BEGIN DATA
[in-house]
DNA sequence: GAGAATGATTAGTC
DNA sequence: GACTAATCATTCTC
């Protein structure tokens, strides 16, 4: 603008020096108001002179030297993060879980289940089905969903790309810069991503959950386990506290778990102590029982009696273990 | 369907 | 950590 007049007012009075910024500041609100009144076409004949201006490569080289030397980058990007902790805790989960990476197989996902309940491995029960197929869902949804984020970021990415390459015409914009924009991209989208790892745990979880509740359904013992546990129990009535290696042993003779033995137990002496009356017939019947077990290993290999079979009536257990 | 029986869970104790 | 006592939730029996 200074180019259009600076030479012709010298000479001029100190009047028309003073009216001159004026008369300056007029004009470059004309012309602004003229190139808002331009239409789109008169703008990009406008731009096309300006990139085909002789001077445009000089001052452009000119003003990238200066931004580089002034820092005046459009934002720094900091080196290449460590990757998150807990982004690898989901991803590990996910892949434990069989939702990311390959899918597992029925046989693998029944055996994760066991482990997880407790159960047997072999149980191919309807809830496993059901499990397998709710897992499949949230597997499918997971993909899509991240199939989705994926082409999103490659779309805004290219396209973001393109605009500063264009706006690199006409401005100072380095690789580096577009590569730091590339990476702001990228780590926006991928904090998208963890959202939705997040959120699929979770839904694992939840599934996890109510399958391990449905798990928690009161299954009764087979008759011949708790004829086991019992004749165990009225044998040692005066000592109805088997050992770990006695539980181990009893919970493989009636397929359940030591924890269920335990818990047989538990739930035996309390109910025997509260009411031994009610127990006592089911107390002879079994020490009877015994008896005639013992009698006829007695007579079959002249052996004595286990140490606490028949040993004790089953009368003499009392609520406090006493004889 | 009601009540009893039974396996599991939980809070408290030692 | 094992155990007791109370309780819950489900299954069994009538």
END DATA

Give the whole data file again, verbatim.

[in-house]
DNA sequence: GAGAATGATTAGTC
DNA sequence: GACTAATCATTCTC
């Protein structure tokens, strides 16, 4: 603008020096108001002179030297993060879980289940089905969903790309810069991503959950386990506290778990102590029982009696273990 | 369907 | 950590 007049007012009075910024500041609100009144076409004949201006490569080289030397980058990007902790805790989960990476197989996902309940491995029960197929869902949804984020970021990415390459015409914009924009991209989208790892745990979880509740359904013992546990129990009535290696042993003779033995137990002496009356017939019947077990290993290999079979009536257990 | 029986869970104790 | 006592939730029996 200074180019259009600076030479012709010298000479001029100190009047028309003073009216001159004026008369300056007029004009470059004309012309602004003229190139808002331009239409789109008169703008990009406008731009096309300006990139085909002789001077445009000089001052452009000119003003990238200066931004580089002034820092005046459009934002720094900091080196290449460590990757998150807990982004690898989901991803590990996910892949434990069989939702990311390959899918597992029925046989693998029944055996994760066991482990997880407790159960047997072999149980191919309807809830496993059901499990397998709710897992499949949230597997499918997971993909899509991240199939989705994926082409999103490659779309805004290219396209973001393109605009500063264009706006690199006409401005100072380095690789580096577009590569730091590339990476702001990228780590926006991928904090998208963890959202939705997040959120699929979770839904694992939840599934996890109510399958391990449905798990928690009161299954009764087979008759011949708790004829086991019992004749165990009225044998040692005066000592109805088997050992770990006695539980181990009893919970493989009636397929359940030591924890269920335990818990047989538990739930035996309390109910025997509260009411031994009610127990006592089911107390002879079994020490009877015994008896005639013992009698006829007695007579079959002249052996004595286990140490606490028949040993004790089953009368003499009392609520406090006493004889 | 009601009540009893039974396996599991939980809070408290030692 | 094992155990007791109370309780819950489900299954069994009538």